The San Diego Padres haven’t been known for grand offseason expenditures over the last few years. Entering this winter their biggest free agent acquisitions were Carlos Quentin in 2011 (four years, $37 million) and Joaquin Benoit last season (two years, $15 million), while their biggest trades in recent years saw them cast off Adrian Gonzalez and Mat Latos for a crop of prospects that haven’t exactly panned out yet (Yonder Alonso, Yasmani Grandal, Casey Kelly, Anthony Rizzo- who was later traded for Andrew Cashner). Needless to say this has changed with the arrival of new general manager AJ Preller, who has attempted a dramatic turnaround in culture in personnel while re-energizing a fan base that hasn’t had anything to cheer for since Bruce Bochy was manager.

Preller capped off an offseason which has seen him add Matt Kemp, Wil Myers, Justin Upton, Wil Middlebrooks and Derek Norris to an offense that was among the worst in baseball last season, by adding veteran free agent pitcher James Shields to an already strong starting rotation that has Cashner, Tyson Ross and Ian Kennedy on board. Shields, coming off of year where he helped Kansas City make the World Series for the first time since 1985, might not be in the same class as division rivals like Clayton Kershaw or Madison Bumgarner, but he is a reliable front-line starter who has thrown over 200 innings every year since 2007 and brings valuable postseason experience that the Padres should benefit from, given the overall youth of their roster. His durability will also be a blessing, given the injuries Cashner has had in the past, and now means the veterans like Brandon Morrow and Josh Johnson (each signed for one year deals after long recoveries from injuries) will only compete for one rotation as opposed to two.

The big question is still whether or not the Padres have done enough to compete for a post season spot with the Los Angeles Dodgers and the champion San Francisco Giants. While the Giants lost Pablo Sandoval to free agency, their pitching staff will still be strong, especially if Matt Cain returns to his Cy Young form. And the Dodgers did trade Kemp and make-over their middle infield and let Hanley Ramirez walk, they still bring arguably the best offense in the division to go with an intimidating pitching staff led by Kershaw and Zach Greinke. But the Padres moves have given them more to be excited about on offense since Tony Gwynn played in San Diego. Their outfield could wind up being just as good as the Dodgers (with Andre Ethier, Carl Crawford, Yaisel Puig and rookie Joc Pedersen), as Kemp shouldn’t experience a power drought that most have in Petco moving from the Dodgers’ also spacious park, while Myers is still young enough to be able to make the adjustments needed to succeed. While shortstop is the current weak spot in the Padres lineup, the rest of the infield has many possibilities with the addition of Middlebrooks. San Diego has options at second base with prospects Cory Spangenberg and Taylor Lindley to go with Jedd Gyorko (who has power but barely hit .212 last season), while Alonso (who has hit nearly enough to make up for his lack of power) was the incumbant at first base but could find himself losing time to Middlebrooks (on days he doesn’t play third) or Norris (if the Padres decided to move him around like Oakland did).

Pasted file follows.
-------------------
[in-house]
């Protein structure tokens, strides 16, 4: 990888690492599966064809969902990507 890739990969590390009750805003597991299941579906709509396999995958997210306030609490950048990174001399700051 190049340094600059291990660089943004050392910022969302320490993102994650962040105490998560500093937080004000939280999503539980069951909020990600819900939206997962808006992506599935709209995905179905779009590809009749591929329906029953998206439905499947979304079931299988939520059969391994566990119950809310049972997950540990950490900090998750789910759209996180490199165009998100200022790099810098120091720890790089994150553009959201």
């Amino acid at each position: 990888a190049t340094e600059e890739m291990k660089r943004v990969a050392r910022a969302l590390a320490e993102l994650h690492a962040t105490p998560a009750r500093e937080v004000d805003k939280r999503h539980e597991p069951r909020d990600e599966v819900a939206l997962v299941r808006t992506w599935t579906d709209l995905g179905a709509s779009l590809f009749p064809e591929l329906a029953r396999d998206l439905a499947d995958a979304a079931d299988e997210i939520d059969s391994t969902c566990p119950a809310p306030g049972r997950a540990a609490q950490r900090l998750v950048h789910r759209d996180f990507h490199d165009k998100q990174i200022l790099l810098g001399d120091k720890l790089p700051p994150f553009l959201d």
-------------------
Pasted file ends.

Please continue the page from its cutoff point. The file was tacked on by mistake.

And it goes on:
With a pitching staff that will have its usual amount of depth now headlined by Shields, the Padres have at the very least been active enough in adding to their offense that they have entered the conversation of teams looking to contend this season. But many teams have looked like contenders in February’s pasts; the Los Angeles Angels of Anaheim and Miami Marlins in 2012 and the Toronto Blue Jays of 2013 among them. The Padres gave up a ton of prospects without losing their top three (pitcher Matt Wisler, outfielder Hunter Renfroe and catcher Austin Hedges), while signing Shields as a buffer in case they lose Kennedy in free agency next season. The Padres have effectively given themselves a three-year window to contend, so they are in good shape if the worst happens this season.

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